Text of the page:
I’m not going to spend too much time rehashing the Daniel Tosh rape joke thing, but I’d like to offer this quick rule of thumb on the subject of, “Can rape ever be a topic for jokes?”
It goes like this: If a person in your audience who has raped somebody heard the joke, would they feel like what they’ve done is normal and not really that big of a deal? If the answer to that question is “yes,” (like if your bit involves saying, "How can a rape joke not be funny?") then your joke is shitty and you shouldn’t make it. You’re not transgressing against societal norms — you’re reinforcing them, because society likes to tell people who’ve been raped that it’s not a big deal, that it’s their fault, that it wasn’t really rape because nobody jumped out of the bushes and hit ‘em with a brick, that they totally know [homeboy] and he would never rape anybody. Your joke isn’t pushing boundaries or challenging the status quo — it’s reinforcing the status quo.
Which isn’t to say that a joke that deals with the topic of rape should never come out of a comic’s mouth, which is what people who start thinking they’re the second coming of George Carlin and steadfast supporters of free speech hear, I guess. The jokes just need to be fucking great, and they need to legitimately challenge the way we think about this stuff.
Watch this Louis CK bit. Anybody in the audience who’s actually raped somebody isn’t going to walk away from that feeling supported. It actually challenges the way we talk and think about rape, and — check it — it’s still funny. Donald Glover has a bit that I can’t find online about how he, as a dude, realized that when he’s out, zero percent of his day is spent thinking about how not to get raped. It’s funny and effective, and the joke is on a society that doesn’t afford that luxury to women. (Both of those guys have said some shitty, offensive things on this subject, too, which demonstrates that it is really hard to talk about and people should consider that when making jokes.)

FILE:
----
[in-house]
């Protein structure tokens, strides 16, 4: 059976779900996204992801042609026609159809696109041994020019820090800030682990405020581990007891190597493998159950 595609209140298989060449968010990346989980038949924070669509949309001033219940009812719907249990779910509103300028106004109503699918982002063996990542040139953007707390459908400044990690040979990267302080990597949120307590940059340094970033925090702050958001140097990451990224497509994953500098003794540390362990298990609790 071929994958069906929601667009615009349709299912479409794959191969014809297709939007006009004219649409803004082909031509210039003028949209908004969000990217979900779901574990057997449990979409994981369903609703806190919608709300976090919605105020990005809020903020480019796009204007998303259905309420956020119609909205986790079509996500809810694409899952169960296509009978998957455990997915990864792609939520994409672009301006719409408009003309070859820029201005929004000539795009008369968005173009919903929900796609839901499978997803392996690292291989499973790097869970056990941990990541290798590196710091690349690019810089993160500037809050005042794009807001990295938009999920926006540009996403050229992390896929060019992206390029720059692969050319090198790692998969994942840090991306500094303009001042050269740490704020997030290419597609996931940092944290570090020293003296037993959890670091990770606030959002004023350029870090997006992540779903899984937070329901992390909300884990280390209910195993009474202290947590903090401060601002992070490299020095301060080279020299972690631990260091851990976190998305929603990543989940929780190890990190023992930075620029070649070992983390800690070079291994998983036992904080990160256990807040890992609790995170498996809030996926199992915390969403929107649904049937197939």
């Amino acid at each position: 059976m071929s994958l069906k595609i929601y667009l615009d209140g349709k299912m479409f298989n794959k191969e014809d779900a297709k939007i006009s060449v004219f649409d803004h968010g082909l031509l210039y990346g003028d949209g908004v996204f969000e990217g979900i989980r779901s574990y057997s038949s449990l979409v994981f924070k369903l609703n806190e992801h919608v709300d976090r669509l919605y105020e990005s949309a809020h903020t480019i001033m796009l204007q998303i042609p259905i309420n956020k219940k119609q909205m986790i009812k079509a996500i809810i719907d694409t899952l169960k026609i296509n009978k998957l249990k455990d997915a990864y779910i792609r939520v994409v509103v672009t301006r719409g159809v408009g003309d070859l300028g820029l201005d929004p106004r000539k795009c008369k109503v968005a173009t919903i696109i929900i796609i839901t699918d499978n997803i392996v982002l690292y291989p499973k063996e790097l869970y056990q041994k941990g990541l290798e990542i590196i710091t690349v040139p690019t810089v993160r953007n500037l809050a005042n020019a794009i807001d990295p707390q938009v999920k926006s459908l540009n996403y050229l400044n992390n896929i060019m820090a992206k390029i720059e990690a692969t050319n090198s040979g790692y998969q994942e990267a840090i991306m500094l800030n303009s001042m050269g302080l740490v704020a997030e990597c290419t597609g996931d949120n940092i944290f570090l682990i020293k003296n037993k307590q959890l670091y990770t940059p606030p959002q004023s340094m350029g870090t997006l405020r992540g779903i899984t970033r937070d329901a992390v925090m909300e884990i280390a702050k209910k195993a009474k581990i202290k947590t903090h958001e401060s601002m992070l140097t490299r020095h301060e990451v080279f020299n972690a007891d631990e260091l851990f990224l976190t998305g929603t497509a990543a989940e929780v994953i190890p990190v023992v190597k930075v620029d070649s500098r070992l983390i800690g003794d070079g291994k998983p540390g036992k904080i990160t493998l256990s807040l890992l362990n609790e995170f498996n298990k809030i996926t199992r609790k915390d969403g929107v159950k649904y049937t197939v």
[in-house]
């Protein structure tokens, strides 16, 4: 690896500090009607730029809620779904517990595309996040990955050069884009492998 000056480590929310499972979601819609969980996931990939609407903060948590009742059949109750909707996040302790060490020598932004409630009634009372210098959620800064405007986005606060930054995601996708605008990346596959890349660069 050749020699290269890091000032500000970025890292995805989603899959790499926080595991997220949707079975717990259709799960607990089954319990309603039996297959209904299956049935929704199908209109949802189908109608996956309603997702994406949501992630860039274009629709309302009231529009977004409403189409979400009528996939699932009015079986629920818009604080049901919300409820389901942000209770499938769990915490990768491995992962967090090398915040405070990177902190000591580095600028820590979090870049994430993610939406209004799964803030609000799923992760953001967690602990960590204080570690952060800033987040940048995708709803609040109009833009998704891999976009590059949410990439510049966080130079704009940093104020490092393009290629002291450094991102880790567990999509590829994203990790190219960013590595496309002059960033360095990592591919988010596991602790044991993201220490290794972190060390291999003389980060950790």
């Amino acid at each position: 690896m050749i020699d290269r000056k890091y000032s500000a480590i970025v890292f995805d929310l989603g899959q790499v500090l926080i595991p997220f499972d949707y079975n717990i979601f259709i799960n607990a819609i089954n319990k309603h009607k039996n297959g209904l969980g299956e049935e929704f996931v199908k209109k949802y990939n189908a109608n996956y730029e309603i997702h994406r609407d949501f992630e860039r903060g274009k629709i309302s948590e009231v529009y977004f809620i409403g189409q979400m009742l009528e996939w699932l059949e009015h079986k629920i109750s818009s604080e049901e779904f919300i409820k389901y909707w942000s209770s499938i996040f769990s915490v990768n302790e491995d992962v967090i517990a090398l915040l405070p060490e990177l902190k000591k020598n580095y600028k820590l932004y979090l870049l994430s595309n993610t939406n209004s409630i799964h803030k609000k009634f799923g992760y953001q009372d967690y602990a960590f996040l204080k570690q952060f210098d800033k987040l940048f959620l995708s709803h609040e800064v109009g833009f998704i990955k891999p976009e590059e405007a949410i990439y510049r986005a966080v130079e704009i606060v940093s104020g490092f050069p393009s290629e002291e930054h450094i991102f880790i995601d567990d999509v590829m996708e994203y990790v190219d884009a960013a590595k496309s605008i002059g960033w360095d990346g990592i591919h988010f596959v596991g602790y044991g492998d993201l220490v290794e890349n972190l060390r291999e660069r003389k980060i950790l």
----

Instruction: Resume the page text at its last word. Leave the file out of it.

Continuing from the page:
Because ultimately, your jokes do have implications in people’s real lives. People who’ve actually been raped come away from stuff like the Tosh bit feeling much more alone in the world; people who’ve actually committed rape are more likely to be able to convince themselves that what they did wasn’t a big deal, that it’s not real rape. And if you’re cool with those things, then you are at the top of the list of complete fucking hackjob tools. That’s free speech. If you defend that shit, what is it you’re defending?